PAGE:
Major changes continue to reshape the variable annuity (VA) market, and the rate of change has intensified in recent years. With major players exiting the space, benefits being cut and fees increasing, advisors are challenged to keep up with rapidly changing product offerings and find solutions that meet client needs. The good news is that clients remain interested in VA products; therefore, advisors willing to invest the time and effort to understand the new landscape can still find opportunity and create value.
Over the last few years, major VA players – including Genworth, ING, Sun Life, The Hartford and John Hancock – exited the variable annuity business. For advisors, greater market concentration means potentially fewer products and riders to offer to clients. Given the number and rate of changes that insurers are making to the VA products, having fewer companies to keep up with may be a good thing for advisors. On the other hand, there is less competition, so advisors and clients may find themselves getting less and paying more for it.
The ongoing low interest rate environment and the high cost of hedging are leading to adjustments in benefits and fees. Benefits are decreasing, while fees are increasing. In addition, companies are managing sales volumes by refusing to accept 1035 exchanges and limiting additional premium payments.
These trends look likely to continue. As they seek to slow the growth of new contracts with living benefits, companies will restructure living benefits, particularly in the area of guaranteed lifetime withdrawal benefits (GLWBs). With GLWBs, insurers are decreasing withdrawal percentages (the amount of the income base that a contract owner can withdraw each year) and bonuses, while increasing charges or restricting investment options. Prudential and other companies have introduced new, less-competitive benefits and pulled richer ones from the market.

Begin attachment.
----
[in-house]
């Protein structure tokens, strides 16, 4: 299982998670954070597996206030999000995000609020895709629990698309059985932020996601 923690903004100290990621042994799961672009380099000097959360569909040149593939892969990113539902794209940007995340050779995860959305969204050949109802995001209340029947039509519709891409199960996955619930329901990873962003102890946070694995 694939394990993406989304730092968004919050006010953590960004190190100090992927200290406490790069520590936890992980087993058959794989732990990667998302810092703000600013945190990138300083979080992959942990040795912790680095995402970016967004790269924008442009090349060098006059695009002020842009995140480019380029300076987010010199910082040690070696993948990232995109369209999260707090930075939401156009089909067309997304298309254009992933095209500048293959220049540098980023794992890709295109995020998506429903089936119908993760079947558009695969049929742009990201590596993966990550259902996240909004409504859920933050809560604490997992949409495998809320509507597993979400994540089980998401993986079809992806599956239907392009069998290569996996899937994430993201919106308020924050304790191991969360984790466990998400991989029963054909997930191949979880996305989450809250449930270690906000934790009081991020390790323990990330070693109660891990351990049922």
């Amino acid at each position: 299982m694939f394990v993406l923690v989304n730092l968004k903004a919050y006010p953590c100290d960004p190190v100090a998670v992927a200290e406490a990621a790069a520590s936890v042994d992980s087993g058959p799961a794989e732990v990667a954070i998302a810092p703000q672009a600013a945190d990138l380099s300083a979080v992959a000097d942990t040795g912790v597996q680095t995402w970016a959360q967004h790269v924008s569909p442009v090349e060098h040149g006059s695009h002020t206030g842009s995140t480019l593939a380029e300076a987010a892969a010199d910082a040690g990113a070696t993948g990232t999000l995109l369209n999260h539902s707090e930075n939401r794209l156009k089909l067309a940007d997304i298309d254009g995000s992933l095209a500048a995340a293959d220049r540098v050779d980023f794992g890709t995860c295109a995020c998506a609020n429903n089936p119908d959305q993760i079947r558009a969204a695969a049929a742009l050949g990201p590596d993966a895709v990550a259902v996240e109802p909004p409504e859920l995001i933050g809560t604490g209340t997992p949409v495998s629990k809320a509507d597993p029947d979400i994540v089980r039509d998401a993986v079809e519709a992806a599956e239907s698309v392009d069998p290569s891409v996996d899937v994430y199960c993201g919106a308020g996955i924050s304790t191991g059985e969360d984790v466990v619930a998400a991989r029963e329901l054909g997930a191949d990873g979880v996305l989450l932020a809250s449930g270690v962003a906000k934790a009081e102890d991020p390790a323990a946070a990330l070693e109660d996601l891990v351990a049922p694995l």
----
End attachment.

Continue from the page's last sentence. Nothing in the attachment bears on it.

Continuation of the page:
Insurers continue to drop aggressive investment options on their variable annuities and move clients into less volatile funds. For instance, AXA Equitable Life Insurance Co. (AXA) is dropping 26 investment options from one of its VAs and moving money to more conservative funds. Many of these replacement funds feature a volatility management strategy. Nationwide Financial is adding four new managed volatility fund options to its VAs and Prudential is adding six new asset allocation funds to its Highest Daily Lifetime Income Benefit. For advisors, these embedded portfolios offer more stability around account value for their clients, and the insurance companies are more comfortable with the guarantees, thanks to the increased fees.
No more premium payments
Prudential, MetLife and AXA are among the insurers barring contract owners from making additional premium payments on some existing contracts. Most of the affected contracts are those with a generous living benefit or death benefit. In the past, insurers rarely, if ever, exercised this contract provision.
More insurers are also offering buyouts to contract owners. The Hartford is the latest company to offer some of its contract owners the opportunity to exchange a living benefit for an increase in account value. Earlier, AXA and Transamerica offered contract owners the option to drop certain riders in exchange for an enhanced cash value. It remains to be seen if additional offers to buy out contract owners will be made or expanded to other guaranteed minimum withdrawal benefits (GMXB).
Despite these extensive product changes, consumers remain interested in VAs. In fact, today’s VA products are much more rational due to the large-scale changes that have been made to the base products and living benefits. Companies are no longer trying to gain market share, but rather aiming to balance their own needs and objectives with those of clients and advisors. For advisors, staying up to date with all the changes in the market and the characteristics of the products currently available are critical to serving the needs of clients.
The opinions expressed in this article reflect the opinions of the authors and are not necessarily those of Ernst & Young LLP.